"Undocumented." "Illegal." "Alien."
These are very harsh words to describe a large sector of our California population. But, when taken as individuals, you will find them to be a very genial, productive and law-abiding group of people.
I should know. My wife was one of those described above when she came to this country 33 years ago. Today she is a citizen, owns and operates her own successful business, pays her taxes, is president of the Salvation Army Women's Auxiliary and is a delight to all who know her.
Why did she brave the very real danger of crossing the border to "invade" this country? Simply stated, it was a matter of survival. Her father died when she was 14, leaving 14 kids to run a ranch in the remote mountains above Puerto Vallarta. After a few years of hard struggle, they finally gave in to the temptation of finding a better life, and one by one they crossed over into San Diego County and began to make lives for themselves.
Never miss a local story.
Or, take another example. Thirty years ago, our family brought four boys to Modesto from an orphanage near Ensenada. We raised them in our home, and they became a part of our family. Again, at some point each boy lost his U.S. legal status, yet through lots of effort, hard work and plenty of tears they have all gained citizenship, all have excellent jobs and families, and they all pay their taxes and have never accepted public assistance.
One of my boys is an Alameda County sheriff's deputy, and he is much admired for his straightforward approach to the job, and his fluency in two languages.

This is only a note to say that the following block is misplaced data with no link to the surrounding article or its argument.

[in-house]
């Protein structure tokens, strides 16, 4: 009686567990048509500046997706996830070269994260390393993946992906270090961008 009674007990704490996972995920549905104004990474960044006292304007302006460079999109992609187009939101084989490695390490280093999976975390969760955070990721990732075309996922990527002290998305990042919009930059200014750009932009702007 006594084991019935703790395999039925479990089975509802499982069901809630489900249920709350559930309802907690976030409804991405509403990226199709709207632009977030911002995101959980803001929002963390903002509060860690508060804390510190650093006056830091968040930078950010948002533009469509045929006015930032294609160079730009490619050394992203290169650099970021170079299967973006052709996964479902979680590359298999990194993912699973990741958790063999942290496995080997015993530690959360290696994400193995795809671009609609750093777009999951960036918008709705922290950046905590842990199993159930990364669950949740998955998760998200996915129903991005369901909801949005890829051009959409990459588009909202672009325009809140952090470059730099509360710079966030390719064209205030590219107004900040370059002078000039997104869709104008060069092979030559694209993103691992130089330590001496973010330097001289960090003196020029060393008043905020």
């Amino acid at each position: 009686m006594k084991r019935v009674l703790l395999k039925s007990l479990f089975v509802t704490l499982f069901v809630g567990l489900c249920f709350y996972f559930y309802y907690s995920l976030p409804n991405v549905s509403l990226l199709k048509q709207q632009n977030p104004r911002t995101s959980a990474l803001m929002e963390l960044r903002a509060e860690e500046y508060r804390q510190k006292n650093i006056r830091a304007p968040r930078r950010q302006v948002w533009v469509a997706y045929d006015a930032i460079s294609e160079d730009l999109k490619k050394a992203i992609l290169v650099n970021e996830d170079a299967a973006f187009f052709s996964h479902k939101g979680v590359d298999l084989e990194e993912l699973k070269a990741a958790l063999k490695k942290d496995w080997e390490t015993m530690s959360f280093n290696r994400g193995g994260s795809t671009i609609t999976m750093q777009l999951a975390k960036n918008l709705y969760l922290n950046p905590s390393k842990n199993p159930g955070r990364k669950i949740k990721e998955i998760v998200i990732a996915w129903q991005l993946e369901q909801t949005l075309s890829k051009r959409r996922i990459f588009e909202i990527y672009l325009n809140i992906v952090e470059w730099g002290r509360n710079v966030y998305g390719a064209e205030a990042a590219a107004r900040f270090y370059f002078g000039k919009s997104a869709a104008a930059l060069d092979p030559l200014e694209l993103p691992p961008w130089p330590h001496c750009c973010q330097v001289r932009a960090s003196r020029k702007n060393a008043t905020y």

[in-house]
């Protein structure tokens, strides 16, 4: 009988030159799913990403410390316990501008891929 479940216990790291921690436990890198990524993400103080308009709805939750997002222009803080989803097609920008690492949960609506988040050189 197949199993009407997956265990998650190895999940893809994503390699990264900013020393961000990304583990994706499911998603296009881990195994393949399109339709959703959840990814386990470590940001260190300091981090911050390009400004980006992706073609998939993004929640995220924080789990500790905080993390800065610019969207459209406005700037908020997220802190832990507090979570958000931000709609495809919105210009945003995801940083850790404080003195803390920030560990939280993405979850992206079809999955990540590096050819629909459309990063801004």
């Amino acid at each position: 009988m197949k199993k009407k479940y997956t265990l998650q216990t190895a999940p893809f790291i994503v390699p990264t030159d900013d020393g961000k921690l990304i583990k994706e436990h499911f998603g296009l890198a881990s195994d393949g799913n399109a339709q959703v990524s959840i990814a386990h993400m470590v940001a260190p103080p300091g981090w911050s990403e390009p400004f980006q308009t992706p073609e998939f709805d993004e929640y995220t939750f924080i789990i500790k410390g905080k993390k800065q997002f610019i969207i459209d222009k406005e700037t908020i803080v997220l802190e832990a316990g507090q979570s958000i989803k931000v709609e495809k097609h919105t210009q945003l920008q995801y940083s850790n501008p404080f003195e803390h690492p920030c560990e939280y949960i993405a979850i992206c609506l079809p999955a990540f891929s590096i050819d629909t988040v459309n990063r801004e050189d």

Another of my sons has an excellent job in Anaheim as a sales rep for a packaging company. But, far more important, he and his sister (who was also once one of those "illegals") have formed a foundation and they raise large amounts of money to help support 14 orphanages and children's homes in Baja California.
Am I proud of these kids and how far they have come? You bet!
Drive through any building project or subdivision in our valley and note the workers in the various construction crafts. Virtually without exception you will see Latino workers, many of whom no doubt have come through the ranks of getting legal, just like my family had to do. I have an office at a large wholesale nursery, and I can guarantee you that 3 million trees per year would not be produced without this loyal work force.
Perhaps the most perplexing part of all this puzzle, for me, is the fact that nearly all of us can trace our family origins back to ancestors who came here, without visas and without invitations, simply to find a better life for themselves and their families. Unless, of course, you are a Native American.
And don't forget who owned this great state of ours just 160 years ago, prior to the signing of the Treaty of Guadalupe Hidalgo.
A T-shirt belonging to one of my Latino friends says it well: "We did not cross the border, the border crossed us."
Hagerty is an Oakdale real estate developer active in community nonprofits. E-mail him at email@example.com.